Myth or Fact: UV Radiation Causes Cancer

proper car tinting to avoid UV raysPeople frequently ask “Does ultraviolet (UV) radiation cause cancer?” Many still doubt it and search for the truth. The fact is, it does. Excessive exposure to UV radiation can cause genetic mutations to DNA that can lead to skin cancer. In fact, it is the leading cause of non-melanoma skin cancers.

Skin cancer is a major concern for people who work under the sun. The risk is avoidable through greater awareness of the problem and by taking precautionary measures. Skin cancer develops in the cells in the outer layer of the skin. UV radiation is made up of UVA and UVB rays which may cause permanent damage to the cells. When UVA penetrates deeply into the skin, it may lead to photo-ageing and immune suppression. Meanwhile, UVB causes sunburn, a significant risk factor for skin cancer.

Your body has ways of repairing most of the damage, but if it does not respond right, cells can begin to divide and grow in an uncontrolled way. This growth can eventually form a tumour.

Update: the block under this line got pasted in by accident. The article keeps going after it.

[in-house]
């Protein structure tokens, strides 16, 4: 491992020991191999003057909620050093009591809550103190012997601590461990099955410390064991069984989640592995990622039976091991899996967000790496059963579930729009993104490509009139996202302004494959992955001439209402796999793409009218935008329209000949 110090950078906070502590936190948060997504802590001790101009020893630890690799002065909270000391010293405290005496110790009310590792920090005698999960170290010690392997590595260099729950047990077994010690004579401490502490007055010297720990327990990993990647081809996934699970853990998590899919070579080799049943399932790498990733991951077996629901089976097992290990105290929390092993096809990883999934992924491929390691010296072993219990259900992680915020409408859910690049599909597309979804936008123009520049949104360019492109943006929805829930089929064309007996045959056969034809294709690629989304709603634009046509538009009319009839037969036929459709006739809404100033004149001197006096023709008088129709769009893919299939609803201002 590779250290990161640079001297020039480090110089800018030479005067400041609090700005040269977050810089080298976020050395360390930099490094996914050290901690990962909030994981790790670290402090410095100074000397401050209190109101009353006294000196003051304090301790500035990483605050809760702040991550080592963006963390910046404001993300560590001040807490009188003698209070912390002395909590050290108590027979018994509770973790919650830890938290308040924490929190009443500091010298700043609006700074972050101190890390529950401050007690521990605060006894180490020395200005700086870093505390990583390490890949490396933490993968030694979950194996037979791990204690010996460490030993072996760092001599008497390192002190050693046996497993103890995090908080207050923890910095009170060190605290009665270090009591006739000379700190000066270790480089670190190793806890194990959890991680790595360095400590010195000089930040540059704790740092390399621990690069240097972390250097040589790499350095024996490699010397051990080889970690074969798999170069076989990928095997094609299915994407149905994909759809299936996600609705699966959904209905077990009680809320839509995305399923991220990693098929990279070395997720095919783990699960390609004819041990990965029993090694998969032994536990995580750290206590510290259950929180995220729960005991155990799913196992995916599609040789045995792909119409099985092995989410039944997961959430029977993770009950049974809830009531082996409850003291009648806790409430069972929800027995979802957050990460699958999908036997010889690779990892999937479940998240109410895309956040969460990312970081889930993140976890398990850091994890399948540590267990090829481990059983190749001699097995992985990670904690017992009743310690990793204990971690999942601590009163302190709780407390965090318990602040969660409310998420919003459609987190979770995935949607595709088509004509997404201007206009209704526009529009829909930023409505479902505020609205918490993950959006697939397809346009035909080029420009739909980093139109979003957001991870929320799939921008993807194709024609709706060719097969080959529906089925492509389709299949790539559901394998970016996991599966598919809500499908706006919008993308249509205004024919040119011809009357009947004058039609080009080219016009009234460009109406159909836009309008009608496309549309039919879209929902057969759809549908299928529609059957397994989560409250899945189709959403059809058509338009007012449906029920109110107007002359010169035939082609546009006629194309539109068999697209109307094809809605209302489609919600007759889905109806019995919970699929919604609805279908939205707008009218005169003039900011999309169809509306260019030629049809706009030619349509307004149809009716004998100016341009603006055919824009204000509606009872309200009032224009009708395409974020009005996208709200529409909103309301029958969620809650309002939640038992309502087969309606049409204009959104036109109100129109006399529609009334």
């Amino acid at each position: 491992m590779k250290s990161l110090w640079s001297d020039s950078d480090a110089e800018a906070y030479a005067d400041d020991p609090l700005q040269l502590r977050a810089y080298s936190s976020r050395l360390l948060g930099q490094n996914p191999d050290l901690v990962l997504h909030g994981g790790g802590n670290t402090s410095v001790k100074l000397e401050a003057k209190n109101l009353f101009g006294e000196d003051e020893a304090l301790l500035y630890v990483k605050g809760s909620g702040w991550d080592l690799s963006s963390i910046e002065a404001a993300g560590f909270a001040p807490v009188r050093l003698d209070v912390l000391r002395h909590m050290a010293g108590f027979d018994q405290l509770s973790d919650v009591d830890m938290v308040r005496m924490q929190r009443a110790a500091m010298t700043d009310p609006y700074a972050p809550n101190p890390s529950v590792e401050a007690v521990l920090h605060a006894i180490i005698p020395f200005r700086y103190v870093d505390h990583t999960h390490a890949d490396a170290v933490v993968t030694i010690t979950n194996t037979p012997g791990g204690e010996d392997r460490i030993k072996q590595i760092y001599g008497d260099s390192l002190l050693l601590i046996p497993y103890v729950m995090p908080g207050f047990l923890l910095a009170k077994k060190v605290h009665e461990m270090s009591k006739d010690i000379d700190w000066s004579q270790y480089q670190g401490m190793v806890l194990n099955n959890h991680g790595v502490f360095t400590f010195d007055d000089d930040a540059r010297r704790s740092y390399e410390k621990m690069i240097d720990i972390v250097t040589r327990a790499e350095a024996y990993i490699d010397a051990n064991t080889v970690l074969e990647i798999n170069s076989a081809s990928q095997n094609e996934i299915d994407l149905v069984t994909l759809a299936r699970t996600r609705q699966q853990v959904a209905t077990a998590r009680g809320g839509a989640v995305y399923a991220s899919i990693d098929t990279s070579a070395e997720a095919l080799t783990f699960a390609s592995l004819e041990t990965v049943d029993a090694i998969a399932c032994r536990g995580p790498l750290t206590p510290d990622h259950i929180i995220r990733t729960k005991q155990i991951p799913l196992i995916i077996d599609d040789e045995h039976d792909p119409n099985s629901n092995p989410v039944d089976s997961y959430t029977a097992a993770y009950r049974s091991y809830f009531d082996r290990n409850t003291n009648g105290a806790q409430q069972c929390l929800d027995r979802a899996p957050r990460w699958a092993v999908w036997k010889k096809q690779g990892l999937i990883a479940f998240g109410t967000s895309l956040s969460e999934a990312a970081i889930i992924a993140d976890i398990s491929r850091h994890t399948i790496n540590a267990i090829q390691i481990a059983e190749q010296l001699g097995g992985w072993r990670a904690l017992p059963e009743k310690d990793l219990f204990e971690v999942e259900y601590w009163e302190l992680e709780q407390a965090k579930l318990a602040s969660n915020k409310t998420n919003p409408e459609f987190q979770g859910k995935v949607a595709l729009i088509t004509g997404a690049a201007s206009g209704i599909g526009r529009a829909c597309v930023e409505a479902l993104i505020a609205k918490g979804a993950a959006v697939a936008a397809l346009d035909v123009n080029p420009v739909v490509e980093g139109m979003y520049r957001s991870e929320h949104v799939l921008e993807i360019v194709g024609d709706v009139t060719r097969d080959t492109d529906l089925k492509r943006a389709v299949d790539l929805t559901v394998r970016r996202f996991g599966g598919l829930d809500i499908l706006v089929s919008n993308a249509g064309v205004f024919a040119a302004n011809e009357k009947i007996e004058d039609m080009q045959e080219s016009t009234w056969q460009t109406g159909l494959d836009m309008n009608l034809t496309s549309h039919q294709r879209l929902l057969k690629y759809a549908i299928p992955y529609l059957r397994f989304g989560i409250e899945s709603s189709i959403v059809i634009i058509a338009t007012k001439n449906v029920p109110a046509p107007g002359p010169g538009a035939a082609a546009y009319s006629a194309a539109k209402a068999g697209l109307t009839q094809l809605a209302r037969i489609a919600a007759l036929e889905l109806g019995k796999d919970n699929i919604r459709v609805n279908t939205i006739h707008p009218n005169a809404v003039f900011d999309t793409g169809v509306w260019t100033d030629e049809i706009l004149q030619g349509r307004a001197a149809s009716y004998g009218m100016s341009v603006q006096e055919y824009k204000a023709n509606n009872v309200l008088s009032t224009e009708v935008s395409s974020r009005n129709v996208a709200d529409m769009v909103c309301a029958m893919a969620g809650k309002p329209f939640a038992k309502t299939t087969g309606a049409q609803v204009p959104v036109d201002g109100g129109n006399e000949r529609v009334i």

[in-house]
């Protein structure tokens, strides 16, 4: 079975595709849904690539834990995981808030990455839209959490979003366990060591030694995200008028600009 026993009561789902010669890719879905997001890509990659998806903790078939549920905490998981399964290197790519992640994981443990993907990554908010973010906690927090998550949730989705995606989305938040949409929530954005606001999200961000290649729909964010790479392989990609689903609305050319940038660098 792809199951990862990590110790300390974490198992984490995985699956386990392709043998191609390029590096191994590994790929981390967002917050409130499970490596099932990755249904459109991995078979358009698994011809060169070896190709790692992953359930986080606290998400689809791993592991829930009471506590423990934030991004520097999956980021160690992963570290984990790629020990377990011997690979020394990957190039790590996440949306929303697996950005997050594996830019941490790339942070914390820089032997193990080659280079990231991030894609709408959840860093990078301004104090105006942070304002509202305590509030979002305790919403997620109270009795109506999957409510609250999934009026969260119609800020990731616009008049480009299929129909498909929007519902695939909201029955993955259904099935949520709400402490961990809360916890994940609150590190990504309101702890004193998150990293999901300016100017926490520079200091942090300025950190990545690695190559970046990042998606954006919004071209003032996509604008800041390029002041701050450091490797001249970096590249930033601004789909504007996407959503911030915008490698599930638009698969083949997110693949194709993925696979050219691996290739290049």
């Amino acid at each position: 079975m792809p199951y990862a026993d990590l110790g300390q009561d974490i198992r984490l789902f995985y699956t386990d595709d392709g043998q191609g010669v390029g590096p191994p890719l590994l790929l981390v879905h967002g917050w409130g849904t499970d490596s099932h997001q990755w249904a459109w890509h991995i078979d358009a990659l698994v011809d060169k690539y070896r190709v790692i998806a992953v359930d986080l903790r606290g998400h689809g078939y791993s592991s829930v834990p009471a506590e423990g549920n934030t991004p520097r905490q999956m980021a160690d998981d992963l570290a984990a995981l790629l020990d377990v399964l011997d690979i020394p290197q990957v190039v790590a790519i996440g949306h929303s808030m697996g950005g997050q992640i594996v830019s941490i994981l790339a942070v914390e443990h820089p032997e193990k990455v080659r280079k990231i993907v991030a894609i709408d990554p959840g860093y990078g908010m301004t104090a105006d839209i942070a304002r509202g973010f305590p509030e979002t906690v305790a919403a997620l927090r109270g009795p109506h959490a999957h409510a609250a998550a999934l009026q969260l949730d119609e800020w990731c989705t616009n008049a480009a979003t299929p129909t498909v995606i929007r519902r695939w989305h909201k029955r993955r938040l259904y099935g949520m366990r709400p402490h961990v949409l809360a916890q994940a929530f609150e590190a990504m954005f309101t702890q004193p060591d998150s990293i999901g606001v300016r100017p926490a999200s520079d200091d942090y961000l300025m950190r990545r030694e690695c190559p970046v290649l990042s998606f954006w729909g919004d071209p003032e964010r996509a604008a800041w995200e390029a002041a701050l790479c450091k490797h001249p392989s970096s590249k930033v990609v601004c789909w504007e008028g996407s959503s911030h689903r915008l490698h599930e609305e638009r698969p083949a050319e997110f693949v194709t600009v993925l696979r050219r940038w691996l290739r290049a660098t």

There are a number of mistaken beliefs about sun exposure, skin cancer and vitamin D. Look at the facts behind the fiction:

Fact: Tinted cars can block 60 percent to 70 percent of UV radiation to penetrate

Industry veteran says window tint solutions for Adelaide houses and cars are capable of absorbing a large amount of heat that may cause skin cancer.

Myth: Sunscreen is a great sun protection

No lotion is 100 percent protective.

Fact: UV radiation can still be high on a cloudy day

Clouds do not block the sun’s UV radiation, though there is no visible light.

Myth: Sun exposure helps to obtain vitamin D

Vitamin D can be obtained safely from food or supplements without being exposed from the harmful UV radiation.

Fact: Skin cancer is more common in fair-skinned people

Fair-skinned people are sensitive to sun exposure; they easily burn. They are prone to skin damage and high risk for melanoma, the deadliest type of skin cancer.

Myth: Tan people are more resistant to UVR exposure

A tan is only equivalent to a sunscreen with an SPF two or four. It means it is not sufficient to provide essential protection from skin cancer.

If you see the sunlight, seek the shade. Stay protected. Remember: health is wealth.

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